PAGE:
“Did you see the bit here about the other inmate, the one that died at the prison a week ago, and the one before that?”
“Yes, I saw that.”
“Well, what do you think? You think the deaths could be related?”
Destiny wagged her head.
“You’re the reporter. Me, I hardly noticed. Used to be a lawyer, but I run a foundation now, and I’m better off for it. Is that what you think?”
“I think Perseus Grant calling you from Death Row and then just suddenly dying two days later is a mighty strange coincidence. And if you add that to the fact two other inmates died over there recently, I think it’s worth looking into.”
“Well then, you look into it. As far as I’m concerned, the death of Perseus Grant closes the chapter and the book. The whole ordeal is over. Coincidence or not, the state, the system, you, me—we’re all better off without him. He was a sicko. If someone killed him, he had it coming.”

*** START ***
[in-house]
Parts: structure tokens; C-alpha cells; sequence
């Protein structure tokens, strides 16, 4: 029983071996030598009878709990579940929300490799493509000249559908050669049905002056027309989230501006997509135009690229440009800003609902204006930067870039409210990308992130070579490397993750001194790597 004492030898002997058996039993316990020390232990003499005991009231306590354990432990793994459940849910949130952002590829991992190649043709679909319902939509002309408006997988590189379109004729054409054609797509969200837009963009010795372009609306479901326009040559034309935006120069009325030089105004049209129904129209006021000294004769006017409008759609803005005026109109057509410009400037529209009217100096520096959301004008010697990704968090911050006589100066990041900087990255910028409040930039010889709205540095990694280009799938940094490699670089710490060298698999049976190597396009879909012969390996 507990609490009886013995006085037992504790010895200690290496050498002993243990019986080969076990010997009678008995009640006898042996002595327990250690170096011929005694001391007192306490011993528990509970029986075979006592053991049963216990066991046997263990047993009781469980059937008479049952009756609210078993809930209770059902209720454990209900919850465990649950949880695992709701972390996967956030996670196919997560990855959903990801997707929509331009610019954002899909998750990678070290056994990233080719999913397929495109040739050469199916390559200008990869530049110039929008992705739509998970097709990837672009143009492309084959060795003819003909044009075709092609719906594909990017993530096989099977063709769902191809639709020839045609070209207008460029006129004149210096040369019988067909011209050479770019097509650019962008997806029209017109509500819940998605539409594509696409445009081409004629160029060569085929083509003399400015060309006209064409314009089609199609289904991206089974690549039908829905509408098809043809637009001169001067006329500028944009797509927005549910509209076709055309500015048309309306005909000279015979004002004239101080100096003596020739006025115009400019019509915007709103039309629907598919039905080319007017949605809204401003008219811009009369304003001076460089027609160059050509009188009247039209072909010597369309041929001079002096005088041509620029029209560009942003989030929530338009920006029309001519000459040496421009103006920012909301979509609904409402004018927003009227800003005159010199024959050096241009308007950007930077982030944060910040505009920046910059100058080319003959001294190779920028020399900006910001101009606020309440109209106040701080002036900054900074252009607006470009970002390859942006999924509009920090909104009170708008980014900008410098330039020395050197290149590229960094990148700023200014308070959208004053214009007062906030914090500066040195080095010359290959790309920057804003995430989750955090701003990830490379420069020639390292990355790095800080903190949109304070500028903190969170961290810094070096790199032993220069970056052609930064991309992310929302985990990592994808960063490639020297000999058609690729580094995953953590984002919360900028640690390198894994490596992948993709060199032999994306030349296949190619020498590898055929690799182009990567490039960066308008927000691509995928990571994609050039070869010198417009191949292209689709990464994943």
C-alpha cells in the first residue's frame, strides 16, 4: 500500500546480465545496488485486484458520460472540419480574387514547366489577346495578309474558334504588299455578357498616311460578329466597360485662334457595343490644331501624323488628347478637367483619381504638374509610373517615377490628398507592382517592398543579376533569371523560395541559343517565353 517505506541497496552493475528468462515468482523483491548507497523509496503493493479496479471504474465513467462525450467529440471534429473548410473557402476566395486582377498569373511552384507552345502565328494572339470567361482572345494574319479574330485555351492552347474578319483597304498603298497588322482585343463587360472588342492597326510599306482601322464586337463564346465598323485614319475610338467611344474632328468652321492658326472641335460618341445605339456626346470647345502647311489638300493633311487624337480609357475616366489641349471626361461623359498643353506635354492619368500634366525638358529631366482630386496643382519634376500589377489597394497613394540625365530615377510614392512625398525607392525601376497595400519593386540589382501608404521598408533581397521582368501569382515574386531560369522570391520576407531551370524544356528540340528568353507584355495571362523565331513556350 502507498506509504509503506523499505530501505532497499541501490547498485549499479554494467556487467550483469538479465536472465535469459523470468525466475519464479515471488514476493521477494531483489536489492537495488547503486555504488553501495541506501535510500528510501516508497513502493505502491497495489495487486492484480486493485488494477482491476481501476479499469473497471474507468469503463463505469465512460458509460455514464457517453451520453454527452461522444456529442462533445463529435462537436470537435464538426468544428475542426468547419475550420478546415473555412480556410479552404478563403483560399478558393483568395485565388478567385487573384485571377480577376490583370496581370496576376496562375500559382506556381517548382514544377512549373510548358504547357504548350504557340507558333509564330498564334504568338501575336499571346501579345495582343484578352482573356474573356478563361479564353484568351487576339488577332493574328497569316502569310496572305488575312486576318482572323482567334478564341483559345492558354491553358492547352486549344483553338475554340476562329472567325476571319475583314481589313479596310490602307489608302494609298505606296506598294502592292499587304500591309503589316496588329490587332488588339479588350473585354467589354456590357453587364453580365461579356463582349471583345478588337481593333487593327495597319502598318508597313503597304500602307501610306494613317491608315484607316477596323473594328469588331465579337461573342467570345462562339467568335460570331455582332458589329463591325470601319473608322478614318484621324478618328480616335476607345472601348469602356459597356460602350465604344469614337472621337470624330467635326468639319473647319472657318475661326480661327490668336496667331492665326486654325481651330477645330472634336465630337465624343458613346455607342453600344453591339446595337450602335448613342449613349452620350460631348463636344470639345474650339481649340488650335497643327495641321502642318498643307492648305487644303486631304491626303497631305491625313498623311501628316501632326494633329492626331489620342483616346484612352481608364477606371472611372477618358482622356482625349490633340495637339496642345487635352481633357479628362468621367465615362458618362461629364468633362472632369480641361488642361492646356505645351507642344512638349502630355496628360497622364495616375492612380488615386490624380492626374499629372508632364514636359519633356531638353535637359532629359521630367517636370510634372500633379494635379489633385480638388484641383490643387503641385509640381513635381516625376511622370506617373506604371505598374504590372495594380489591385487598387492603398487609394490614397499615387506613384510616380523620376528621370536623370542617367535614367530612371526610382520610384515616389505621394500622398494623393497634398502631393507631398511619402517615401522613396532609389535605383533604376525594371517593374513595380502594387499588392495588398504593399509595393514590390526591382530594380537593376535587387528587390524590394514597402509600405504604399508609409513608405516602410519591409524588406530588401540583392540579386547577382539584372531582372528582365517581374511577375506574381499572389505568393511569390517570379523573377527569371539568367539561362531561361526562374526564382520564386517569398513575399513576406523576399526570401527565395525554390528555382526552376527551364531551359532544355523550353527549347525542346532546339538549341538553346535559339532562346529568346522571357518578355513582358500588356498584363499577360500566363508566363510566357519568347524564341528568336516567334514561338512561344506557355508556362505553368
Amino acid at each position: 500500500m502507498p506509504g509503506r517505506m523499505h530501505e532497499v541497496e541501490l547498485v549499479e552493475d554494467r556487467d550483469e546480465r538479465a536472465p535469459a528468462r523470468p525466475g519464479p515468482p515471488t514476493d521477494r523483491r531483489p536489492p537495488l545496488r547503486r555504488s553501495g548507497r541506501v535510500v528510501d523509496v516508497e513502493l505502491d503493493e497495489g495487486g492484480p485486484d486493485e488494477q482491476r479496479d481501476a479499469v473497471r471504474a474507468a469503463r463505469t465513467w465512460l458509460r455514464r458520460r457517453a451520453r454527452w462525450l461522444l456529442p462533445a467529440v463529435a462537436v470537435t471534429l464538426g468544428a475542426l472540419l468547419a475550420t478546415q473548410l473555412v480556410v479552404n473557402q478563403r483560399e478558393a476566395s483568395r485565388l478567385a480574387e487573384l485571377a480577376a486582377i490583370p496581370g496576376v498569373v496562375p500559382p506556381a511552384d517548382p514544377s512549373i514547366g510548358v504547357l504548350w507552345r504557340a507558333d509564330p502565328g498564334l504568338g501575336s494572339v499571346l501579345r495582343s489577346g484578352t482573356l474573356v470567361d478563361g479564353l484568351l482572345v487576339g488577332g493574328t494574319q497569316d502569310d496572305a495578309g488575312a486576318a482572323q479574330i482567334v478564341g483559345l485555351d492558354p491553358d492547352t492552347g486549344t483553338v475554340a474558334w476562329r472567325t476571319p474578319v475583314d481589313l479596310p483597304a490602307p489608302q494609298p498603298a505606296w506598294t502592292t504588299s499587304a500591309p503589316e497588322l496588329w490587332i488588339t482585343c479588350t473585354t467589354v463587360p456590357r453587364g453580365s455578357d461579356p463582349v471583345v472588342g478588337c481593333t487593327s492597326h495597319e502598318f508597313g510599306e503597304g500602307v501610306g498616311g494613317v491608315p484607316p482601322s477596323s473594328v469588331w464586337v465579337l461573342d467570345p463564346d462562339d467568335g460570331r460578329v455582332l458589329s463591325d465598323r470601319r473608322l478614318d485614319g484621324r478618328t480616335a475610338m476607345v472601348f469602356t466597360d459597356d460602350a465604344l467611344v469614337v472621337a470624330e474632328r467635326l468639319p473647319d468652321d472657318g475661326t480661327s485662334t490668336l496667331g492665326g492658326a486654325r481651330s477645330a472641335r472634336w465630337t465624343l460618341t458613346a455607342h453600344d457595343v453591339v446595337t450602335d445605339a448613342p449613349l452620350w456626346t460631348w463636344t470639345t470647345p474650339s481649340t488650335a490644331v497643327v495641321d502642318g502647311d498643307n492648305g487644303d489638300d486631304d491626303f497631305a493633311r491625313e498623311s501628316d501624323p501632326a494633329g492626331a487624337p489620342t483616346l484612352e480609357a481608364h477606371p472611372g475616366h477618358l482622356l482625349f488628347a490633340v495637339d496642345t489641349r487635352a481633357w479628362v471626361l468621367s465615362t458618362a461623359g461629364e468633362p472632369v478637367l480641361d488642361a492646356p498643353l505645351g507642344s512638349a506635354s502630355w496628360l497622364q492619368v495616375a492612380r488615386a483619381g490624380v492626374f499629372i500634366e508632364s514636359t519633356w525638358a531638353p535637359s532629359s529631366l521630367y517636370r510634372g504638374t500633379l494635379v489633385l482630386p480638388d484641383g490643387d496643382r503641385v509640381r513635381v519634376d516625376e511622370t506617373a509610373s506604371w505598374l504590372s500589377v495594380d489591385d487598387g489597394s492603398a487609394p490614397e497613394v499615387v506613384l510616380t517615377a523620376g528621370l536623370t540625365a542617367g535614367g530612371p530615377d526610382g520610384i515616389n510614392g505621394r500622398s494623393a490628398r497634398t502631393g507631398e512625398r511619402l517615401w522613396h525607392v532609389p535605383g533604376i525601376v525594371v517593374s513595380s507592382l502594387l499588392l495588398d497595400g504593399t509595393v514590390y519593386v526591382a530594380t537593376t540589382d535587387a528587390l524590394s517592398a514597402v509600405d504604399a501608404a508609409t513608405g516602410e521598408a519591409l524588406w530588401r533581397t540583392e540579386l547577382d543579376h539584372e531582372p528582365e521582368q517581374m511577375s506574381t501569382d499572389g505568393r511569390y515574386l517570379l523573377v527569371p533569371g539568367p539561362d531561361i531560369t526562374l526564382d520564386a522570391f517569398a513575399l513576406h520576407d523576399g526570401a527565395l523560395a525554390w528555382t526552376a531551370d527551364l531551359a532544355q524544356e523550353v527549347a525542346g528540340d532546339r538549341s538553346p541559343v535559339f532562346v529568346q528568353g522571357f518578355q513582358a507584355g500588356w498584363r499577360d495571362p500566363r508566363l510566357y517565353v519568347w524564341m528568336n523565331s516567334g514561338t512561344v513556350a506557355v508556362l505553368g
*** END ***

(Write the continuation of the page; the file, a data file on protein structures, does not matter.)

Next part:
After ten years with the San Francisco district attorney’s office, Destiny Mitchell was selected as executive director for the Aegis Foundation, an organization dedicated to defending, protecting and empowering women trapped in violent or oppressive domestic situations and work environments. In Destiny’s final case as a prosecutor, she took on Jordan Alexander, one of the city’s favorite sons, seeking to prove his guilt in the brutal murder of his wife, Lynette.
The jury hung and Jordan walked, but lawyers for Allegra Benson, Lynette’s mother, managed to get a twenty-one million dollar civil judgment on behalf of Allegra, and Lynette’s three daughters. When Jordan committed suicide twelve years later, the plaintiffs received another five million dollars. Allegra used her portion of the money to create the Aegis Foundation and chose Destiny to administrate it.
Destiny was forty-eight years old, but she looked much younger. Her hair was short and chic. She had recently stopped dying it, so there were subtle gray highlights. Her face was taut and pretty, her smooth brown skin still glistening with the freshness of youth.
When she married Bryan Osaka six years earlier, she was certain they would be happy. But she had no idea how demanding her job at Aegis would become. When the Foundation went national, she was required to be away from home five nights a week, and she was busy with constant phone calls in the balance of her time.